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virtualisation for the desktop?

The comment that Vista is crap is perhaps tough, but I agree it doesn't offer value over XP worth paying a second time for. In particular, it is still subject to attacks over the internet.

It was my understanding that virtualisation avoids this in principle, since the OS and all apps are restarted each time.

I'd be interested in your opinion on how realistic this hope is, in terms of ease of use, residual dangers and % loss of performance.

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Anonymous Coward

@Deja Vu

Yup, it really does look like a replay of the Netscape/IE saga - a late entry rescued by bundled, crap software.

However, one assumes that network operators are a bit more savvy than your usual Windows user...let's hope so.

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I'm not holding my breath....

Anyone remember the "state" of Virtual Server 2005?

That could only be described as a carcrash at best.

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HAHAHAHAHA

"For one, Microsoft can tweak its operating system to deliver the best possible Windows virtualization experience. You should expect Microsoft's own hypervisor to surpass rivals' software when performing basic slicing of Windows Server."

I'm sorry but that's just funny... They must have wet themselves with laughter when they came up with that one.

Nothing in the past 10 years of working with MS products has made me think that would ever happen.

Their idea of optimization is "must use as much RAM and CPU as we can get away with "

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This post has been deleted by a moderator

Glad i'm not the only one

...who thinks this is a bit of a Netscapey situation.

What really and i mean _*REALLY*_ shits me about all this is over the last however many years of microsoft raping the software market that there basically are no paid-for-software alternatives in practically anything anymore... fuck, even IBM is gun-shy developing, let alone charging for common software as illustrated with it's symphony openoffice deriviative. (yes, not 100% accurate, but you get my drift)

So now as someone who wants to get into development, i can either aspire to get a job as shitkicker-code-monkey at Microsoft, work in some dodgy vertical market that hasn't been spotted by the borg yet, work at some mikey mouse web two-point-oooh company like squiddlebook.com (yes, i just made that up), or just develop as a hobby to contribute to the "community". Great! Thanks a bunch Microsoft - I just COULDN'T be happier.

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Great Quote

Quote:

"It is important to understand that Viridian will ship as part of Windows Server 2008," Microsoft's virtualization chief Mike Neil told us. "VMware is in a situation where they are not an OS vendor. They need a distribution mechanism through the OEMs. This is the approach they have taken."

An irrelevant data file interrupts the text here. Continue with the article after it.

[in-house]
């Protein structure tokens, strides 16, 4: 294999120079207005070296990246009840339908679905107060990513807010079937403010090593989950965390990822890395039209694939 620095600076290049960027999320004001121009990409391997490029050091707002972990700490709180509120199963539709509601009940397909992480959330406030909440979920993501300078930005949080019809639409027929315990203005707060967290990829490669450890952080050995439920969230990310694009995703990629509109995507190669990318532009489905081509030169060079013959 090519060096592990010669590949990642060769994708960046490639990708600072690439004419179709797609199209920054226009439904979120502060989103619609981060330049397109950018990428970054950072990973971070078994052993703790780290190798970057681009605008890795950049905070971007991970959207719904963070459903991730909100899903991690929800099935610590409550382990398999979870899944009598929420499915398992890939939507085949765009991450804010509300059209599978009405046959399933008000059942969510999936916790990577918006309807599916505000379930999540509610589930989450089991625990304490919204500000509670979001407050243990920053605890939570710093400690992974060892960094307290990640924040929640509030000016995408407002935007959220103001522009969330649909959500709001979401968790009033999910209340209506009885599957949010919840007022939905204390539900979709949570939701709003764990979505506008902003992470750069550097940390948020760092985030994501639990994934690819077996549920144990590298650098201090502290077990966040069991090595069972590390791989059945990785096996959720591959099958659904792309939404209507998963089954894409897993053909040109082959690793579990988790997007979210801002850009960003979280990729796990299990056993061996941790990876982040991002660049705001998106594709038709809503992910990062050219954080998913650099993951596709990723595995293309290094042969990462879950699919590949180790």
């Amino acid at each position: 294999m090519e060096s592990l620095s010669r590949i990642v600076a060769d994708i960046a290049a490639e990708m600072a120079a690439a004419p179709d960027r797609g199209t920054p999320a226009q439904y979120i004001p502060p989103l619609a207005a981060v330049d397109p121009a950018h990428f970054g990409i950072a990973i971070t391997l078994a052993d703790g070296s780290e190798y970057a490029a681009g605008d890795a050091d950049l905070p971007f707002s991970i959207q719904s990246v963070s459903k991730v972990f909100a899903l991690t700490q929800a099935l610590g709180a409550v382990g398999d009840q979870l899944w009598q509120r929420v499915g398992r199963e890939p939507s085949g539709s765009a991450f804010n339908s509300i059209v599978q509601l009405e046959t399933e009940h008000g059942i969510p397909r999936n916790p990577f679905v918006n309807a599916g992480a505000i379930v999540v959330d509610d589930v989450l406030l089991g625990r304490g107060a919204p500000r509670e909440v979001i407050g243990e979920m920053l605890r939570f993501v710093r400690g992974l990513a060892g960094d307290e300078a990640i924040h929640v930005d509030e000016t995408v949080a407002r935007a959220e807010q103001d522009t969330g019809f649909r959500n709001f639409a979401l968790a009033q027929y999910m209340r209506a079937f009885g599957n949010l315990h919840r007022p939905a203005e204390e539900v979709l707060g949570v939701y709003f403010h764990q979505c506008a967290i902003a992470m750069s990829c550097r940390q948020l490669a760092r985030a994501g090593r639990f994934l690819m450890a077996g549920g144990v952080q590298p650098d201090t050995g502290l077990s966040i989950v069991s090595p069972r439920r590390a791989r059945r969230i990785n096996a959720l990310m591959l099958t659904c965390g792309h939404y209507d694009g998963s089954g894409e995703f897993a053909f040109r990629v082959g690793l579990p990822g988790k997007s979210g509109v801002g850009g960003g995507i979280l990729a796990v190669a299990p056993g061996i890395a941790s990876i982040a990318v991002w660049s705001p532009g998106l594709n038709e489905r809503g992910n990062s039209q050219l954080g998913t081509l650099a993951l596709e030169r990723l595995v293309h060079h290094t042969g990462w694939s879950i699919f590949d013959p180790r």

Why doesn't he just say:

"Unfortunately your not really a rival to us because you don't have a monopoly to exploit"

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@Matt

"PS yes, veridian can support non MS operating systems."

For now, while there are commercial alternatives that support non MS systems.

Once the alternatives are crushed with FUD, marketing, sheer weight of monopoly and possibly some legal shenanigans we will see.

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@ Eric

You're forgetting one more very important market:

Custom application development for internal software.

If you're a decent coder, it's always possible to wedge yourself in the IT department of nigh any size company as long as it has custom software that needs supporting. And sometimes they even pay well. You have to admit, the environment would almost by necessity be better than working as a M$ drone.

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@ Michael Martin

Hi Michael,

I know, i know... Yes there are opportunities for coders in the dust-bin of some private company that needs a piece of custom software. And hey, you can even "forget" to document stuff and live out the rest of your live being the on-call 'guru' of this piece of custom software; thus justifying your measly existence through being an asshole. As an IT integration consultant i've come across more than one of those.

My point though was that software theoretically should be such a vibrant and exciting field of work, but instead through MS' actions and the resulting open sores movement it's just not.

and yes, i meant to misspell that word.

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Silver badge

Systems Collapse or Driver MakeOver? ........ Dealers Choice.

"If you're a decent coder, it's always possible to wedge yourself in the IT department of nigh any size company as long as it has custom software that needs supporting."

If you're better than a decent coder, why sell yourself short whenever you can go long and start a new World Order Program in which you answer to yourself rather than some jerk mining your ideas with a Window on what you are doing. If you have anything new to Offer, you will be showered with Gifts simply so that Business can run with IT and Make their thirty pieces of Silver. You do need them, but they need you for investing in Junk in the absence of Innovation is Sub Prime territory and there is a lot of it out there....... looking to Reinvest in Viable Imagination rather than Desperate Longing.